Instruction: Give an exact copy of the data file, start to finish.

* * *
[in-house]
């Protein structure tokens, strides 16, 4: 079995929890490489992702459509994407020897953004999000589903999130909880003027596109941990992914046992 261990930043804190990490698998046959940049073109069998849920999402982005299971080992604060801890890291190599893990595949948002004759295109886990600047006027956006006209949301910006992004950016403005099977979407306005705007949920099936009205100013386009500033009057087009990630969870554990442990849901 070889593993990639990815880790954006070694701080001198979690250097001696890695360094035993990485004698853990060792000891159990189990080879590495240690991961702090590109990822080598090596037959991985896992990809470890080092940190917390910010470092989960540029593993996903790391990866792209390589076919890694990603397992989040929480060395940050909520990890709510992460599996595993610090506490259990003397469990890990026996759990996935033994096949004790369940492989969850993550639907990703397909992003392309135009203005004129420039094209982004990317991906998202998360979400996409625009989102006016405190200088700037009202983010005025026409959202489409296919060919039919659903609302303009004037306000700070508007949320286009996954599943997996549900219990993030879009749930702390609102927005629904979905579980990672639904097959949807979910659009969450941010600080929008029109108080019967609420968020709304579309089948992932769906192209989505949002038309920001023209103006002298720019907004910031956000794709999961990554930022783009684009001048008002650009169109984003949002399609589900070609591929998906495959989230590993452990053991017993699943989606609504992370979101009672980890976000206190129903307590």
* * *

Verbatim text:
[in-house]
């Protein structure tokens, strides 16, 4: 079995929890490489992702459509994407020897953004999000589903999130909880003027596109941990992914046992 261990930043804190990490698998046959940049073109069998849920999402982005299971080992604060801890890291190599893990595949948002004759295109886990600047006027956006006209949301910006992004950016403005099977979407306005705007949920099936009205100013386009500033009057087009990630969870554990442990849901 070889593993990639990815880790954006070694701080001198979690250097001696890695360094035993990485004698853990060792000891159990189990080879590495240690991961702090590109990822080598090596037959991985896992990809470890080092940190917390910010470092989960540029593993996903790391990866792209390589076919890694990603397992989040929480060395940050909520990890709510992460599996595993610090506490259990003397469990890990026996759990996935033994096949004790369940492989969850993550639907990703397909992003392309135009203005004129420039094209982004990317991906998202998360979400996409625009989102006016405190200088700037009202983010005025026409959202489409296919060919039919659903609302303009004037306000700070508007949320286009996954599943997996549900219990993030879009749930702390609102927005629904979905579980990672639904097959949807979910659009969450941010600080929008029109108080019967609420968020709304579309089948992932769906192209989505949002038309920001023209103006002298720019907004910031956000794709999961990554930022783009684009001048008002650009169109984003949002399609589900070609591929998906495959989230590993452990053991017993699943989606609504992370979101009672980890976000206190129903307590």